Known officially as the FAPESP Sucest (Sugarcane EST) Project, the sugarcane genome was the focus of one of the projects connected to the Onsa (Organization for Nucleotide Sequencing and Analysis) Network, an infrastructure of laboratories located in several cities and outfitted with new sequencers and other equipment. The network—a kind of virtual research institute—was created in 1997, and its first undertaking was the sequencing of the genome for the Xylella fastidiosa bacterium in 2000 (see report). Soon thereafter, the researchers undertook other projects under FAPESP’s Genome Program. In 1998, the network became immersed in issues of great social and economic interest, including the mapping of genes associated with cancer and the expressed genome of sugarcane.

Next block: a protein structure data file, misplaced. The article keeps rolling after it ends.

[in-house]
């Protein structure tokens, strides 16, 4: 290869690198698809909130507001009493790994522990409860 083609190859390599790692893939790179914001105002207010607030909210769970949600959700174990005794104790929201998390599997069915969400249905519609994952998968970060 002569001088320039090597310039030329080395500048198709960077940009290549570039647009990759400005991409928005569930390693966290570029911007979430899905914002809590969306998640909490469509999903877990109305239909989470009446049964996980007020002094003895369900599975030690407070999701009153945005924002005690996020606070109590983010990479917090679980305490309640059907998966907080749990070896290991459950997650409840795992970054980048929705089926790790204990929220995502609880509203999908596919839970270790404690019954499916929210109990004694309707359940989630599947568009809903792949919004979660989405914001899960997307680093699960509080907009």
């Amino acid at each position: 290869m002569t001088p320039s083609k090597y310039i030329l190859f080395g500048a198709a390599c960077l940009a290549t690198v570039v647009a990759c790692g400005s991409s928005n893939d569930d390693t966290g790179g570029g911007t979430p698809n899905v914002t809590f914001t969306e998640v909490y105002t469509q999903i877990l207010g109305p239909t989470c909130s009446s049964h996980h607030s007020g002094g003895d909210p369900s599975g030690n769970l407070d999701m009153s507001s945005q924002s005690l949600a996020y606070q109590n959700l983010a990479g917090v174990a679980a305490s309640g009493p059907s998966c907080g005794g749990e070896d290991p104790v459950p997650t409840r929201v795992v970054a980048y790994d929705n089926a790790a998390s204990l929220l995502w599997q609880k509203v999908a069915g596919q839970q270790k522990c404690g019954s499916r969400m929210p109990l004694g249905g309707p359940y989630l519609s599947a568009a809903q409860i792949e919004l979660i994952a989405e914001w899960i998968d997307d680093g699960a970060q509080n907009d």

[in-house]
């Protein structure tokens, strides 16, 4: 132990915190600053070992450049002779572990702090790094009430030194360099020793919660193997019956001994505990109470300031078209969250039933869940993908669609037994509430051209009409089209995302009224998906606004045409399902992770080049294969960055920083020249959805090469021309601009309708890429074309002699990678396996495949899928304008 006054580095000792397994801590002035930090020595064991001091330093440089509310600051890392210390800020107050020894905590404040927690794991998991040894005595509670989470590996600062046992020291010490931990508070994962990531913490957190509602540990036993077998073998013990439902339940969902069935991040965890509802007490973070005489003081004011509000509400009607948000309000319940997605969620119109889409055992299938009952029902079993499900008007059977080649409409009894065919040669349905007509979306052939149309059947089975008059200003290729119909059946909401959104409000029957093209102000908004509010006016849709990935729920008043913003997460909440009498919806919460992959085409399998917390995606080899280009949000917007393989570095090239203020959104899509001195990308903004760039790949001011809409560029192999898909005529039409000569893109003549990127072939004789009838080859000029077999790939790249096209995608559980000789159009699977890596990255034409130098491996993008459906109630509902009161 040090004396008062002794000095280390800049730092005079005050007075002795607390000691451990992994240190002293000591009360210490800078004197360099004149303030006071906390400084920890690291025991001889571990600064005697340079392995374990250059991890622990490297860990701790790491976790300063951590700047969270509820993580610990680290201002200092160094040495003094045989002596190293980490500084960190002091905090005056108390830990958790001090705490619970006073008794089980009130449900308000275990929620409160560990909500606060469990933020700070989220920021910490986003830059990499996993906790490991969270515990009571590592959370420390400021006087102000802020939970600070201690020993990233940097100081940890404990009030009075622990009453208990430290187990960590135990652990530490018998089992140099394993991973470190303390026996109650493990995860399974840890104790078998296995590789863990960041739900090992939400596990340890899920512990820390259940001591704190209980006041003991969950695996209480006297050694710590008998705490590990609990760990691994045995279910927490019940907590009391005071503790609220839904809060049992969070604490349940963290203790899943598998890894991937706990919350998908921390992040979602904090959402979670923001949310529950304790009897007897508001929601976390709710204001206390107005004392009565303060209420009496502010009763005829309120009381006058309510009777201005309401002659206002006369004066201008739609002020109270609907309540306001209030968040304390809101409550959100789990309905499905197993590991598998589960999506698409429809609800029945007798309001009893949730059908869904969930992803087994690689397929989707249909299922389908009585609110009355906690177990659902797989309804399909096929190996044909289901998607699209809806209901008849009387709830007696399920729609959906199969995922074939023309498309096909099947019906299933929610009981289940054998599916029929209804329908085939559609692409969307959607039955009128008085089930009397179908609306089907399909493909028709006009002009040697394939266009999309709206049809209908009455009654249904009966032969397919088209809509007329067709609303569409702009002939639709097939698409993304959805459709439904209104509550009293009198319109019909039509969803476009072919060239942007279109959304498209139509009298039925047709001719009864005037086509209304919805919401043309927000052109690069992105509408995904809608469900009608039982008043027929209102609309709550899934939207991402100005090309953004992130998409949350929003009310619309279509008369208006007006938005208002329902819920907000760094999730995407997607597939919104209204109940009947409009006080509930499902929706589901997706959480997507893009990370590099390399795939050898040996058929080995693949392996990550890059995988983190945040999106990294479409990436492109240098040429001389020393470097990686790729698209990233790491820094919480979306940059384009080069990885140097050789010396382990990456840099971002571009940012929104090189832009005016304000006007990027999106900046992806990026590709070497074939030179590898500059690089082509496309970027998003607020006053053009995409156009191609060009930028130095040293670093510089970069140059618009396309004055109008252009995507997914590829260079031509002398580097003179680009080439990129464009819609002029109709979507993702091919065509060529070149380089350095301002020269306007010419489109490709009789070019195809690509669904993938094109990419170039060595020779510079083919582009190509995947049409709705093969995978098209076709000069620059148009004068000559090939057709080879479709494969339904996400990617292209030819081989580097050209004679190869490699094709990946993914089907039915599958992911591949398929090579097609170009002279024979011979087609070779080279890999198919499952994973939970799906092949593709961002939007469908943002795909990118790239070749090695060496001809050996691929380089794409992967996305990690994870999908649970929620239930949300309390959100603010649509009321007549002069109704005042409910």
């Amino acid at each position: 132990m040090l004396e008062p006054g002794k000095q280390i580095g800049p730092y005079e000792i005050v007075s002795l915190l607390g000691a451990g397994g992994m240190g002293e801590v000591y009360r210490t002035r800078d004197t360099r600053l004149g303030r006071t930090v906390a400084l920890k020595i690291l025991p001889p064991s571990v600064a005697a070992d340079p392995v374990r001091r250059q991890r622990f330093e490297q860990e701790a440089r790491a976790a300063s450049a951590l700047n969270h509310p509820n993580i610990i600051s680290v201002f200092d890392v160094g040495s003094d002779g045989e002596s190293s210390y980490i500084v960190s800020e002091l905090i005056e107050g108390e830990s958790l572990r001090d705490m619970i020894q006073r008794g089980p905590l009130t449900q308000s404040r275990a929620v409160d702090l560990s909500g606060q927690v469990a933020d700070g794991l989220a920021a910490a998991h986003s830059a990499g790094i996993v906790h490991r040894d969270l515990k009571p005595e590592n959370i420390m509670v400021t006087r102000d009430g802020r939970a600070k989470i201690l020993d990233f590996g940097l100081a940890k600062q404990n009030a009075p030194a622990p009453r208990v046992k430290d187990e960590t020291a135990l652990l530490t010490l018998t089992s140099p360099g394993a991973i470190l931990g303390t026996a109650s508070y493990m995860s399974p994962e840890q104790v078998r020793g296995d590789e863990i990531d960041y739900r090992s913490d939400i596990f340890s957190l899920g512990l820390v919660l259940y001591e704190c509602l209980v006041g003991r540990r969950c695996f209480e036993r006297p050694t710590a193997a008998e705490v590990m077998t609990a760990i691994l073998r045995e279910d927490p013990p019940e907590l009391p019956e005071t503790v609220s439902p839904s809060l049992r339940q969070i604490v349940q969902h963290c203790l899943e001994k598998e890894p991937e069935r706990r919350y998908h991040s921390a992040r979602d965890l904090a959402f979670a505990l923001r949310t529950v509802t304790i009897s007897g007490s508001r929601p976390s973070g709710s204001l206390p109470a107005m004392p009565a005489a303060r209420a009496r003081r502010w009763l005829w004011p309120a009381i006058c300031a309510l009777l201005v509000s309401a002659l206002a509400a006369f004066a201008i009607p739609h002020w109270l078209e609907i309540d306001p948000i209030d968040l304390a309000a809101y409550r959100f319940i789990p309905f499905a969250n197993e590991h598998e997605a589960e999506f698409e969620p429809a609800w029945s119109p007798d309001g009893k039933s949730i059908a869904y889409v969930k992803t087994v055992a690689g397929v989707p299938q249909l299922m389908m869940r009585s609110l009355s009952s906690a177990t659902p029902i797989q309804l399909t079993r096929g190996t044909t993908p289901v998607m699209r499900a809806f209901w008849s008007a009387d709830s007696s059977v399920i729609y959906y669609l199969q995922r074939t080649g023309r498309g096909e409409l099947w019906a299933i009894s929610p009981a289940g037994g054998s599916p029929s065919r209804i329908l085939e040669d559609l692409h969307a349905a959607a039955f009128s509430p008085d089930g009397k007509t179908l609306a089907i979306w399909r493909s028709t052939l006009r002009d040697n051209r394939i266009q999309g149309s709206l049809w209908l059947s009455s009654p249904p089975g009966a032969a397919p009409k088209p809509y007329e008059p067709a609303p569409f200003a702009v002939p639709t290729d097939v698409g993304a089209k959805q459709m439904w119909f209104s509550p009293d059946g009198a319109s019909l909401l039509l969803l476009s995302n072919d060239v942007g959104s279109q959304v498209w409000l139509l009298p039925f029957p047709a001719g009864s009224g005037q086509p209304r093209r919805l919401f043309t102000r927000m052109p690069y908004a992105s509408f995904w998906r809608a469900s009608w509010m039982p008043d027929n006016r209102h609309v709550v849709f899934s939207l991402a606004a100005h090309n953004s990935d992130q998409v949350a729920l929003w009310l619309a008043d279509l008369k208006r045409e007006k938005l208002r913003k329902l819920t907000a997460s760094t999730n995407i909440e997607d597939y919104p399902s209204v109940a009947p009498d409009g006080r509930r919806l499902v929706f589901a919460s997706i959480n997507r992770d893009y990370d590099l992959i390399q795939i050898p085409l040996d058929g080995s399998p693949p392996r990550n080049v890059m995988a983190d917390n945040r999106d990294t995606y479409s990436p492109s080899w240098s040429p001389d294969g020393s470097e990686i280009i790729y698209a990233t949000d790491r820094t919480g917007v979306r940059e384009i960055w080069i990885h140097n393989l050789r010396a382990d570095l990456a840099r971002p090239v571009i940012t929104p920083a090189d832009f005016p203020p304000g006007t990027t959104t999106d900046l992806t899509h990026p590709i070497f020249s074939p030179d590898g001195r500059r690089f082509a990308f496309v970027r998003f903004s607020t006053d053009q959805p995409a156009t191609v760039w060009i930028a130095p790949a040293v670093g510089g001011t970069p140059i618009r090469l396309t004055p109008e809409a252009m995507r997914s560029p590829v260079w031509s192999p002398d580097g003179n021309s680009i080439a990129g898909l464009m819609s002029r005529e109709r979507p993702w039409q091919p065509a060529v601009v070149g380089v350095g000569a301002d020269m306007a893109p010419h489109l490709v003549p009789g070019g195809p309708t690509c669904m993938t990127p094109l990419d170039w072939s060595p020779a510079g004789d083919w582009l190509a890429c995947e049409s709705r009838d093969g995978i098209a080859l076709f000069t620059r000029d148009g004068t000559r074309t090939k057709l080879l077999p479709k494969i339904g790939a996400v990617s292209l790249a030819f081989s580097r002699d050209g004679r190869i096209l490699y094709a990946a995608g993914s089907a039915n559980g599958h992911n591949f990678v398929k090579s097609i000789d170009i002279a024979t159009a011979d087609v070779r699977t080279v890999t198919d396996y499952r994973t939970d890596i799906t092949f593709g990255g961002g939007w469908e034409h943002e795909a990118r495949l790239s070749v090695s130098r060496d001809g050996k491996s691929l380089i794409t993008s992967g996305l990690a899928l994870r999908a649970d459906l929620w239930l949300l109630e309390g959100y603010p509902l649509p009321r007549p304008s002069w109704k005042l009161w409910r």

The Sugarcane Genome Project was characterized by a robust interaction between universities and the private sector that has distinguished bioenergy research efforts thus far. Paulo Arruda, a professor at the State University of Campinas (Unicamp) and the project’s coordinator, recalls being invited to head the project after the Sugar and Alcohol Producers’ Cooperative of the State of São Paulo (Copersucar) and its research arm, the Sugarcane Technology Center (CTC), called on the scientific directors of FAPESP and proposed a partnership between universities and industry with the aim of sequencing the sugarcane genome. “Professor José Fernando Perez, then one of the scientific directors, asked me what I thought. I observed that sugarcane has a very complex genome, and I recommended mapping the functional fragments of the genome,” says Arruda, who today is one of the coordinators of FAPESP’s Research for Innovation department. Sugarcane is truly a complex organism. Its genome is three times larger than that of humans, and this is exacerbated by the fact that, instead of two copies of each chromosome, there are eight to twelve copies that are not always identical. Owing to this peculiarity, the idea of full sequencing of the genome was abandoned because the process would be too lengthy and tedious.